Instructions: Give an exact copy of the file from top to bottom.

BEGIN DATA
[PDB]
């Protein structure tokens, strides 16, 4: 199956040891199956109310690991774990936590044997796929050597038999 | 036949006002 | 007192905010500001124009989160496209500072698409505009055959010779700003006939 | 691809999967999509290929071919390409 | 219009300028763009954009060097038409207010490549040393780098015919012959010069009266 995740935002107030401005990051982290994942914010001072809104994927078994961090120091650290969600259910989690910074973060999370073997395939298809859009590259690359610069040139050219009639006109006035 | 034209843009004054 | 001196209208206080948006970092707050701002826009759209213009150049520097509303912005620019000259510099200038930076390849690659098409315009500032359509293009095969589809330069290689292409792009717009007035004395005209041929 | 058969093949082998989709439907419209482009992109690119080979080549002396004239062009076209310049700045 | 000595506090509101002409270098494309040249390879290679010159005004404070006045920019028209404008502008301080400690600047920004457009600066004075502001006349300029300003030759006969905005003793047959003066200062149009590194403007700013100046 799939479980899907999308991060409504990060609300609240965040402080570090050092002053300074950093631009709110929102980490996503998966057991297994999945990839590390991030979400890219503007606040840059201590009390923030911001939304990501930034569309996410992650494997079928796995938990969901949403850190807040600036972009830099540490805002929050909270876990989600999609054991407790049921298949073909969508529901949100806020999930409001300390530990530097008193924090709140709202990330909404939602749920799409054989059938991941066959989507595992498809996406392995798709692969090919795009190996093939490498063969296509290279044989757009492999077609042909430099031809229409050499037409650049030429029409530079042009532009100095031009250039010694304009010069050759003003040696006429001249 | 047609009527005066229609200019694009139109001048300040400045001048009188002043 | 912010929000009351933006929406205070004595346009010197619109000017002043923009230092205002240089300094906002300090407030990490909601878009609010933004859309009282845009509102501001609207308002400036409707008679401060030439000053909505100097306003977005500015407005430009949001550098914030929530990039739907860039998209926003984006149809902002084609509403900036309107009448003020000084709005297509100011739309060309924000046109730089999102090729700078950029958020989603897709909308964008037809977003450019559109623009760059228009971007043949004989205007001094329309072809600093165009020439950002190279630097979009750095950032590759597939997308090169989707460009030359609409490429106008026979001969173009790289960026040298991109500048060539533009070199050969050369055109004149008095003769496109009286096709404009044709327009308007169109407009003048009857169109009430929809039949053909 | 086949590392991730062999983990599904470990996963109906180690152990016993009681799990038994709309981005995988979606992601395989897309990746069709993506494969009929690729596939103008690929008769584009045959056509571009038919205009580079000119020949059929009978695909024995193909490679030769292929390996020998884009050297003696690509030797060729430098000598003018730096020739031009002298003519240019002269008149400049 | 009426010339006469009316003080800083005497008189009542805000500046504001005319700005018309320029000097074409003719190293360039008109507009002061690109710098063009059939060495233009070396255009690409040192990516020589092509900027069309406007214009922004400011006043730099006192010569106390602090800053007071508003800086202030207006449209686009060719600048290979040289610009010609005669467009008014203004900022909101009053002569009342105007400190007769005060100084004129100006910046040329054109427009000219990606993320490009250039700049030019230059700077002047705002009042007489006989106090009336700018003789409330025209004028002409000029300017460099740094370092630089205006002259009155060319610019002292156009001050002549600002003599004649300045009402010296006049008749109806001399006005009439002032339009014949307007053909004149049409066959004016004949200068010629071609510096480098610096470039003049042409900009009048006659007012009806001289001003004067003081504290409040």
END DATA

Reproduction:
[PDB]
């Protein structure tokens, strides 16, 4: 199956040891199956109310690991774990936590044997796929050597038999 | 036949006002 | 007192905010500001124009989160496209500072698409505009055959010779700003006939 | 691809999967999509290929071919390409 | 219009300028763009954009060097038409207010490549040393780098015919012959010069009266 995740935002107030401005990051982290994942914010001072809104994927078994961090120091650290969600259910989690910074973060999370073997395939298809859009590259690359610069040139050219009639006109006035 | 034209843009004054 | 001196209208206080948006970092707050701002826009759209213009150049520097509303912005620019000259510099200038930076390849690659098409315009500032359509293009095969589809330069290689292409792009717009007035004395005209041929 | 058969093949082998989709439907419209482009992109690119080979080549002396004239062009076209310049700045 | 000595506090509101002409270098494309040249390879290679010159005004404070006045920019028209404008502008301080400690600047920004457009600066004075502001006349300029300003030759006969905005003793047959003066200062149009590194403007700013100046 799939479980899907999308991060409504990060609300609240965040402080570090050092002053300074950093631009709110929102980490996503998966057991297994999945990839590390991030979400890219503007606040840059201590009390923030911001939304990501930034569309996410992650494997079928796995938990969901949403850190807040600036972009830099540490805002929050909270876990989600999609054991407790049921298949073909969508529901949100806020999930409001300390530990530097008193924090709140709202990330909404939602749920799409054989059938991941066959989507595992498809996406392995798709692969090919795009190996093939490498063969296509290279044989757009492999077609042909430099031809229409050499037409650049030429029409530079042009532009100095031009250039010694304009010069050759003003040696006429001249 | 047609009527005066229609200019694009139109001048300040400045001048009188002043 | 912010929000009351933006929406205070004595346009010197619109000017002043923009230092205002240089300094906002300090407030990490909601878009609010933004859309009282845009509102501001609207308002400036409707008679401060030439000053909505100097306003977005500015407005430009949001550098914030929530990039739907860039998209926003984006149809902002084609509403900036309107009448003020000084709005297509100011739309060309924000046109730089999102090729700078950029958020989603897709909308964008037809977003450019559109623009760059228009971007043949004989205007001094329309072809600093165009020439950002190279630097979009750095950032590759597939997308090169989707460009030359609409490429106008026979001969173009790289960026040298991109500048060539533009070199050969050369055109004149008095003769496109009286096709404009044709327009308007169109407009003048009857169109009430929809039949053909 | 086949590392991730062999983990599904470990996963109906180690152990016993009681799990038994709309981005995988979606992601395989897309990746069709993506494969009929690729596939103008690929008769584009045959056509571009038919205009580079000119020949059929009978695909024995193909490679030769292929390996020998884009050297003696690509030797060729430098000598003018730096020739031009002298003519240019002269008149400049 | 009426010339006469009316003080800083005497008189009542805000500046504001005319700005018309320029000097074409003719190293360039008109507009002061690109710098063009059939060495233009070396255009690409040192990516020589092509900027069309406007214009922004400011006043730099006192010569106390602090800053007071508003800086202030207006449209686009060719600048290979040289610009010609005669467009008014203004900022909101009053002569009342105007400190007769005060100084004129100006910046040329054109427009000219990606993320490009250039700049030019230059700077002047705002009042007489006989106090009336700018003789409330025209004028002409000029300017460099740094370092630089205006002259009155060319610019002292156009001050002549600002003599004649300045009402010296006049008749109806001399006005009439002032339009014949307007053909004149049409066959004016004949200068010629071609510096480098610096470039003049042409900009009048006659007012009806001289001003004067003081504290409040």